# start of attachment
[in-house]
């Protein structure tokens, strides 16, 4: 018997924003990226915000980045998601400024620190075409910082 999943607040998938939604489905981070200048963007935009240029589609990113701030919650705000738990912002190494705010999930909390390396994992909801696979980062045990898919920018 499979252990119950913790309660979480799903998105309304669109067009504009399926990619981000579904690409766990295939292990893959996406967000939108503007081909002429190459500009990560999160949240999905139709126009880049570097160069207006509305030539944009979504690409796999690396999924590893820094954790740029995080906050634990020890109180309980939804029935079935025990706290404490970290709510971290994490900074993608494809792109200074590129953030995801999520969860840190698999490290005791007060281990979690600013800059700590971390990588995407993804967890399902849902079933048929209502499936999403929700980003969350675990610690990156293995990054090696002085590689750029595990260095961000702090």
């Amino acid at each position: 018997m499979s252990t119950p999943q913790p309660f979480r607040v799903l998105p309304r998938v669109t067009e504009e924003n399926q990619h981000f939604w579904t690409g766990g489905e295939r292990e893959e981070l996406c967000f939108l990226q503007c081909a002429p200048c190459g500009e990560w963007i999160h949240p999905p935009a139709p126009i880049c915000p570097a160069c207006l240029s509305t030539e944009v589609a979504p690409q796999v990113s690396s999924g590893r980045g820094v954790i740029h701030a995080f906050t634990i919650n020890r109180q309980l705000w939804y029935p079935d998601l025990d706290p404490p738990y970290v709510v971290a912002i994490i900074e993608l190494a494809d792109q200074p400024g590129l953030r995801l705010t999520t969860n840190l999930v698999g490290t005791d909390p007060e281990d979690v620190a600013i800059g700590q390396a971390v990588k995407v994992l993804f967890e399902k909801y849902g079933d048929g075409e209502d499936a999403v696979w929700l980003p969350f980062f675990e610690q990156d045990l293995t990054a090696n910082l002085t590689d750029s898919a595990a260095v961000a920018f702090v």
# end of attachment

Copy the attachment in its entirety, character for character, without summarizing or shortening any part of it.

[in-house]
């Protein structure tokens, strides 16, 4: 018997924003990226915000980045998601400024620190075409910082 999943607040998938939604489905981070200048963007935009240029589609990113701030919650705000738990912002190494705010999930909390390396994992909801696979980062045990898919920018 499979252990119950913790309660979480799903998105309304669109067009504009399926990619981000579904690409766990295939292990893959996406967000939108503007081909002429190459500009990560999160949240999905139709126009880049570097160069207006509305030539944009979504690409796999690396999924590893820094954790740029995080906050634990020890109180309980939804029935079935025990706290404490970290709510971290994490900074993608494809792109200074590129953030995801999520969860840190698999490290005791007060281990979690600013800059700590971390990588995407993804967890399902849902079933048929209502499936999403929700980003969350675990610690990156293995990054090696002085590689750029595990260095961000702090």
């Amino acid at each position: 018997m499979s252990t119950p999943q913790p309660f979480r607040v799903l998105p309304r998938v669109t067009e504009e924003n399926q990619h981000f939604w579904t690409g766990g489905e295939r292990e893959e981070l996406c967000f939108l990226q503007c081909a002429p200048c190459g500009e990560w963007i999160h949240p999905p935009a139709p126009i880049c915000p570097a160069c207006l240029s509305t030539e944009v589609a979504p690409q796999v990113s690396s999924g590893r980045g820094v954790i740029h701030a995080f906050t634990i919650n020890r109180q309980l705000w939804y029935p079935d998601l025990d706290p404490p738990y970290v709510v971290a912002i994490i900074e993608l190494a494809d792109q200074p400024g590129l953030r995801l705010t999520t969860n840190l999930v698999g490290t005791d909390p007060e281990d979690v620190a600013i800059g700590q390396a971390v990588k995407v994992l993804f967890e399902k909801y849902g079933d048929g075409e209502d499936a999403v696979w929700l980003p969350f980062f675990e610690q990156d045990l293995t990054a090696n910082l002085t590689d750029s898919a595990a260095v961000a920018f702090v």